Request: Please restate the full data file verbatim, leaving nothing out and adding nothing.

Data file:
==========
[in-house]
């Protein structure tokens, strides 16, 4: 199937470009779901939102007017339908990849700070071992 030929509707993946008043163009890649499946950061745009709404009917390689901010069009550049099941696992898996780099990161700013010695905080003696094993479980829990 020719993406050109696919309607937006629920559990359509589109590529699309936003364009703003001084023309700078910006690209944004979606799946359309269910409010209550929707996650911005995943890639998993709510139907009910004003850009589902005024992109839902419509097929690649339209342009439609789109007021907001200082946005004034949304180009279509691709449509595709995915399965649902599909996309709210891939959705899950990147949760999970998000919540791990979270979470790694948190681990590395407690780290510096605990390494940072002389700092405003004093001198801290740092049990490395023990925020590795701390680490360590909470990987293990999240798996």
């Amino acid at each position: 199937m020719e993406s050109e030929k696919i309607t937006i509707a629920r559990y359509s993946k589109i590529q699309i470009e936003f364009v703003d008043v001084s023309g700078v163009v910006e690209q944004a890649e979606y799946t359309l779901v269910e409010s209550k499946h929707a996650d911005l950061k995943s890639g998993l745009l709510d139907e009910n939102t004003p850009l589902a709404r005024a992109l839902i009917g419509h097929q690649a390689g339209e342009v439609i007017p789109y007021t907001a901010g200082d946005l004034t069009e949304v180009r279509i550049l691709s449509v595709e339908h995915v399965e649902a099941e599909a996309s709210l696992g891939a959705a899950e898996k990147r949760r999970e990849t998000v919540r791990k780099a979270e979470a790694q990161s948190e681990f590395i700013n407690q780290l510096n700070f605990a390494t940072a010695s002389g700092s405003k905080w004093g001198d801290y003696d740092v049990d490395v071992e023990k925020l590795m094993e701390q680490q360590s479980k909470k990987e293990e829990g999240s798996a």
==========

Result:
[in-house]
């Protein structure tokens, strides 16, 4: 199937470009779901939102007017339908990849700070071992 030929509707993946008043163009890649499946950061745009709404009917390689901010069009550049099941696992898996780099990161700013010695905080003696094993479980829990 020719993406050109696919309607937006629920559990359509589109590529699309936003364009703003001084023309700078910006690209944004979606799946359309269910409010209550929707996650911005995943890639998993709510139907009910004003850009589902005024992109839902419509097929690649339209342009439609789109007021907001200082946005004034949304180009279509691709449509595709995915399965649902599909996309709210891939959705899950990147949760999970998000919540791990979270979470790694948190681990590395407690780290510096605990390494940072002389700092405003004093001198801290740092049990490395023990925020590795701390680490360590909470990987293990999240798996």
């Amino acid at each position: 199937m020719e993406s050109e030929k696919i309607t937006i509707a629920r559990y359509s993946k589109i590529q699309i470009e936003f364009v703003d008043v001084s023309g700078v163009v910006e690209q944004a890649e979606y799946t359309l779901v269910e409010s209550k499946h929707a996650d911005l950061k995943s890639g998993l745009l709510d139907e009910n939102t004003p850009l589902a709404r005024a992109l839902i009917g419509h097929q690649a390689g339209e342009v439609i007017p789109y007021t907001a901010g200082d946005l004034t069009e949304v180009r279509i550049l691709s449509v595709e339908h995915v399965e649902a099941e599909a996309s709210l696992g891939a959705a899950e898996k990147r949760r999970e990849t998000v919540r791990k780099a979270e979470a790694q990161s948190e681990f590395i700013n407690q780290l510096n700070f605990a390494t940072a010695s002389g700092s405003k905080w004093g001198d801290y003696d740092v049990d490395v071992e023990k925020l590795m094993e701390q680490q360590s479980k909470k990987e293990e829990g999240s798996a």